Is it good to charge your iPhone to 100%?

Favor from:


There is no reason why a 100% charge is an issue.  Yes, you should charge your phone... Show all »


There is no reason why a 100% charge is an issue.  Yes, you should charge your phone often.  Do not let the charge level get down really low.  A good habit is to plug it into a charger when you go to sleep.


Also note that when other products are being charged off the portable,

when it lose... Show all »


Also note that when other products are being charged off the portable,

when it loses power from the adapter, those other parasitic devices are

likely to deplete the portable mac's battery and/or put it into a coma.

 

..A draw down of the computer battery too far will lead to shortened life or failure..

Either/all - weak battery, magsafe adapter, or magsafe DC-in Board - may be at fault.

 

You should schedule an appointment with Apple genius or authorized official

service provider to have the mac and its power adapter diagnosed & repaired.

 

Good luck & happy computing!


ok.  if you haven't already done it, try a forced restart of your iP6s+ (Press and h... Show all »


ok.  if you haven't already done it, try a forced restart of your iP6s+ (Press and hold both the Home and the Top (or Side) buttons for at least 10 seconds, until you see the Apple logo).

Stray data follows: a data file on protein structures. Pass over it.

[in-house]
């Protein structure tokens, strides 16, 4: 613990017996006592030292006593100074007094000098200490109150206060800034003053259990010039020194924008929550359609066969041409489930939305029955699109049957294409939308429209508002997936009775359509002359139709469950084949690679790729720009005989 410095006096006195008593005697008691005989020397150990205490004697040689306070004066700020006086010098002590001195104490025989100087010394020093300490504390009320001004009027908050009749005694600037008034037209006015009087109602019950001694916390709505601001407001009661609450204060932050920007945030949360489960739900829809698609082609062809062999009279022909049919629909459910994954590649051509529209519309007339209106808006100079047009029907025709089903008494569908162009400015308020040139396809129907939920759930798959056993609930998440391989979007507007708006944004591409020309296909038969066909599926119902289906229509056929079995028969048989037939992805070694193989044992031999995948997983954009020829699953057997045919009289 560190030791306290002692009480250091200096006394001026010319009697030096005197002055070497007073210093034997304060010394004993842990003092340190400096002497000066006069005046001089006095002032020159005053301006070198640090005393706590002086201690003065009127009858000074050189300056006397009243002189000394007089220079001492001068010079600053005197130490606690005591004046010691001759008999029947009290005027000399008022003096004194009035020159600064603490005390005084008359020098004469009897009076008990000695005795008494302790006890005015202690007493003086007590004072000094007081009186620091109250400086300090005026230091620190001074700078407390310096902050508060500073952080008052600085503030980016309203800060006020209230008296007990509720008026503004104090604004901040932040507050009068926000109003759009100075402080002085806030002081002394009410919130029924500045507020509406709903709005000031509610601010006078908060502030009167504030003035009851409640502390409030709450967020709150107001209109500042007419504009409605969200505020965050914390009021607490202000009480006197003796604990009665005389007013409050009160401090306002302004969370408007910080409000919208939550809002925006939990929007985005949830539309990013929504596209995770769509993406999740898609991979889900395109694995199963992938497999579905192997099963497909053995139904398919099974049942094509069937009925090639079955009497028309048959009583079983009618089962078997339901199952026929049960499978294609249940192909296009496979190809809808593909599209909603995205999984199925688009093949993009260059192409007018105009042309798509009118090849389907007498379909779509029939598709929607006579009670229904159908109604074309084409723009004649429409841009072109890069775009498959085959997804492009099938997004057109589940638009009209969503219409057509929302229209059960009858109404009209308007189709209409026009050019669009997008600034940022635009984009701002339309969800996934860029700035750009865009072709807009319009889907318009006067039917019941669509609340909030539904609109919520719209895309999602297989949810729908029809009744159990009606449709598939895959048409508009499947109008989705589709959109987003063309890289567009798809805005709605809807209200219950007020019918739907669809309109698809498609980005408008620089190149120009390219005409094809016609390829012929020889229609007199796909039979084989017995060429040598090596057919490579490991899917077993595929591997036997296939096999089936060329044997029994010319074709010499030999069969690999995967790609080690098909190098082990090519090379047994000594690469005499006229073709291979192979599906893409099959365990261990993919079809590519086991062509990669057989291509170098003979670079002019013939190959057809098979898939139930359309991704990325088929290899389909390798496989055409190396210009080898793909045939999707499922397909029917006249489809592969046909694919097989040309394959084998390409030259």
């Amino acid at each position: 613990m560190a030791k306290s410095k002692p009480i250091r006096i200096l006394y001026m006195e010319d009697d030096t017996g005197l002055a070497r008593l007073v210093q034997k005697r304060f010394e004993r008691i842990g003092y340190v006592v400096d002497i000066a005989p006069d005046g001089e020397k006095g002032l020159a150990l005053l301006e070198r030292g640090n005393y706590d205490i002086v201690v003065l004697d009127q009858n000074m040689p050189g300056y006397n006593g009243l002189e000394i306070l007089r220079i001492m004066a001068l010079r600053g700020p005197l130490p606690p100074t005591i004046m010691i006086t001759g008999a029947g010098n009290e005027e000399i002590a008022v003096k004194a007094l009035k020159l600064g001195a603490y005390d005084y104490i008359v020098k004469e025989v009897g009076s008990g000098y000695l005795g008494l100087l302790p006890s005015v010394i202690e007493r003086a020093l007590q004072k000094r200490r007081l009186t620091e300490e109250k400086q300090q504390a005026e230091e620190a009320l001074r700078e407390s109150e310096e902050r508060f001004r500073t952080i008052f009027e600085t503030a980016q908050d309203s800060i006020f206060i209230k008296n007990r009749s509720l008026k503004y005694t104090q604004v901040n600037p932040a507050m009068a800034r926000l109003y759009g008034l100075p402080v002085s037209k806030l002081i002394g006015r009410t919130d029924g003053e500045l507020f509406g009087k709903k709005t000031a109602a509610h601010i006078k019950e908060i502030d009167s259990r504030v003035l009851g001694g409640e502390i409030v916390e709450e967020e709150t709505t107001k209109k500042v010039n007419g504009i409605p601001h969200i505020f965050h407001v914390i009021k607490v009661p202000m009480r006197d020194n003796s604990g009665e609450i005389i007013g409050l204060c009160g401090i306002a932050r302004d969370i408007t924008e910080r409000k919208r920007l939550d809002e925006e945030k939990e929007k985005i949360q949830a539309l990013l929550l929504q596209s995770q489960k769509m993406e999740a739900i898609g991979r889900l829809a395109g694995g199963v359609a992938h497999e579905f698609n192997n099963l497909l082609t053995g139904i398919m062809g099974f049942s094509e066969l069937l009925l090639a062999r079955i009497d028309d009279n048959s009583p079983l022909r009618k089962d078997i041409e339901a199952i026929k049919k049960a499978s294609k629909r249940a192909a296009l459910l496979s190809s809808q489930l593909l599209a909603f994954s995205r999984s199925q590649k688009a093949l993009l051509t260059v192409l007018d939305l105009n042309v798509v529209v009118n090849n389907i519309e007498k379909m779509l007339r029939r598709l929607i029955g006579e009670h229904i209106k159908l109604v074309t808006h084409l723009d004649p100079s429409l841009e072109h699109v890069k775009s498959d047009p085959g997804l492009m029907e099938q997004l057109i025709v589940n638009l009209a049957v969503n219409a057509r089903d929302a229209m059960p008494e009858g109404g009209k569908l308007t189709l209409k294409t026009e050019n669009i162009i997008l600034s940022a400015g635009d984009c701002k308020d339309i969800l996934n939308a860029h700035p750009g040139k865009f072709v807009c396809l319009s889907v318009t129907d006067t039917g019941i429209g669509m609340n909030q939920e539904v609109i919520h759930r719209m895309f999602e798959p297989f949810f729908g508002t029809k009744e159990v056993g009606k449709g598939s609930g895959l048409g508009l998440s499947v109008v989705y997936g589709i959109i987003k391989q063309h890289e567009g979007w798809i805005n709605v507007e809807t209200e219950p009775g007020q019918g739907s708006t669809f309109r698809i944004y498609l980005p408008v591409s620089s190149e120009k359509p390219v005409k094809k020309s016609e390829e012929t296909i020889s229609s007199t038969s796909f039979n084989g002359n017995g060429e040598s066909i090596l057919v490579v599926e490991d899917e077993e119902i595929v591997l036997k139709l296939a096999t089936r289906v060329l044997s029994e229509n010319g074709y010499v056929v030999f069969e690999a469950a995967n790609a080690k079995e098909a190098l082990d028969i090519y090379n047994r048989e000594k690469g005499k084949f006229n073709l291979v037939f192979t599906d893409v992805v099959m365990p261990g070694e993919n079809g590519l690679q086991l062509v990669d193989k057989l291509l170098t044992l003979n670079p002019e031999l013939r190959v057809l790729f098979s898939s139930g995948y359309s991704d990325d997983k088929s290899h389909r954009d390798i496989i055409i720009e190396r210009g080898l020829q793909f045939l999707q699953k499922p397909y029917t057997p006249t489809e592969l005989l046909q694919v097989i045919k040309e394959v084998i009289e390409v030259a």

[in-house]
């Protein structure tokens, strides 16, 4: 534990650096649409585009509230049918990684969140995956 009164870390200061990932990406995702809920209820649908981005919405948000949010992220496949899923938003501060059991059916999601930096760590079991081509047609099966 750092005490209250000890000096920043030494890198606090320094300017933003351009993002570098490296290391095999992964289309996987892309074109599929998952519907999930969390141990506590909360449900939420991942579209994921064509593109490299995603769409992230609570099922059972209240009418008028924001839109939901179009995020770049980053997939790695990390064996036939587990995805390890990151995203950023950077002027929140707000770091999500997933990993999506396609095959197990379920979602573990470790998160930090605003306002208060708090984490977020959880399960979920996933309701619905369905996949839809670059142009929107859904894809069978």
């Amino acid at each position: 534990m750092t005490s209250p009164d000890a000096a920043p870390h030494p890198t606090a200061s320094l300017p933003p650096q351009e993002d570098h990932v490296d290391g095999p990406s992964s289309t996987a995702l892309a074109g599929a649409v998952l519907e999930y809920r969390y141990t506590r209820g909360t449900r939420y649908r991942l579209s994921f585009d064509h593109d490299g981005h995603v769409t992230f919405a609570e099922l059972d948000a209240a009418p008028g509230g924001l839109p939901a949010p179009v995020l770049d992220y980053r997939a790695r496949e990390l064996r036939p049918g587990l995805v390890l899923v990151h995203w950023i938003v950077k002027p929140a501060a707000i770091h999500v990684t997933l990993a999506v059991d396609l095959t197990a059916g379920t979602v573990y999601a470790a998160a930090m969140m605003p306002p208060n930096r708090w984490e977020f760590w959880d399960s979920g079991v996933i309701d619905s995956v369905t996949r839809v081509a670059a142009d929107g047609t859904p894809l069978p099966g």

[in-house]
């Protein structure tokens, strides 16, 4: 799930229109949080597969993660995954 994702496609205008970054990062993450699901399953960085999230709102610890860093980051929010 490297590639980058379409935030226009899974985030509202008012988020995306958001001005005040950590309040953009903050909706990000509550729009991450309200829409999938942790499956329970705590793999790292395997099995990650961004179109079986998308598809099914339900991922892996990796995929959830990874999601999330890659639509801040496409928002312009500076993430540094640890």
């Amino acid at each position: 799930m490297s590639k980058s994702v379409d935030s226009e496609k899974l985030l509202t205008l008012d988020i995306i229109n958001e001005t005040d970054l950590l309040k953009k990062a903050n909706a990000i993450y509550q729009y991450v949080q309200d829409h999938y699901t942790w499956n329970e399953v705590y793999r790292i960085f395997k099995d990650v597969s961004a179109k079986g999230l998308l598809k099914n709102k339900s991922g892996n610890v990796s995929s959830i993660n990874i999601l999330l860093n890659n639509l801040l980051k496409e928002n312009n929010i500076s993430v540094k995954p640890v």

If nothing changes, I would try to contact your carrier (SMS/MMS are carrier services) and ask if your traffic plan is ok, or if they have some software update for your device (tell them the model and the iOS version that's running on it).

Regards

Giulio


In any Apple Store in US the price is $29, work included.

Authorized Service Provid... Show all »


In any Apple Store in US the price is $29, work included.

Authorized Service Providers could have different prices.

Regards

Giulio

hey, out of curiosity, is the 29$ battery replacement is a fix price? or do you charge more money for the work?

Reply

iPhonehowapple Replyed • 1 subscribed • 1 replies • 966 views • 2018-02-08 02:04 • May belong to these tags

I’m trying the charge another I iPad. Appearing on the screen is the charger with an arrow the points to the iTunes icon. It is not charging

Reply

iPadhowapple Replyed • 1 subscribed • 1 replies • 449 views • 2018-01-31 08:04 • May belong to these tags

Can’t turn on MacBook Air 11 2012 and it doesn’t charge

Reply

NoteBookshowapple Replyed • 1 subscribed • 1 replies • 328 views • 2018-01-30 20:03 • May belong to these tags

Is it good to charge your iPhone to 100%?

Reply

iPhonehowapple Replyed • 1 subscribed • 1 replies • 329 views • 2018-01-28 08:05 • May belong to these tags

Do you have to have your iPhone on charge to use "Hey Siri"?

Reply

iPhonehowapple Replyed • 1 subscribed • 1 replies • 320 views • 2018-01-23 02:05 • May belong to these tags

Watch won’t charge. All troubleshooting followed and won’t charge re boot or turn on.

Reply

iWatchhowapple Replyed • 1 subscribed • 1 replies • 335 views • 2018-01-20 20:04 • May belong to these tags

iPhone 5s won't charge or connect through official apple cable

Reply

iPhonehowapple Replyed • 1 subscribed • 1 replies • 378 views • 2018-01-19 14:05 • May belong to these tags

Ipod Touch 6 ios 11.2.1 Rapid battery drain after full charge

Reply

Othershowapple Replyed • 1 subscribed • 1 replies • 386 views • 2018-01-19 02:04 • May belong to these tags

When to charge your iPhone or iPad?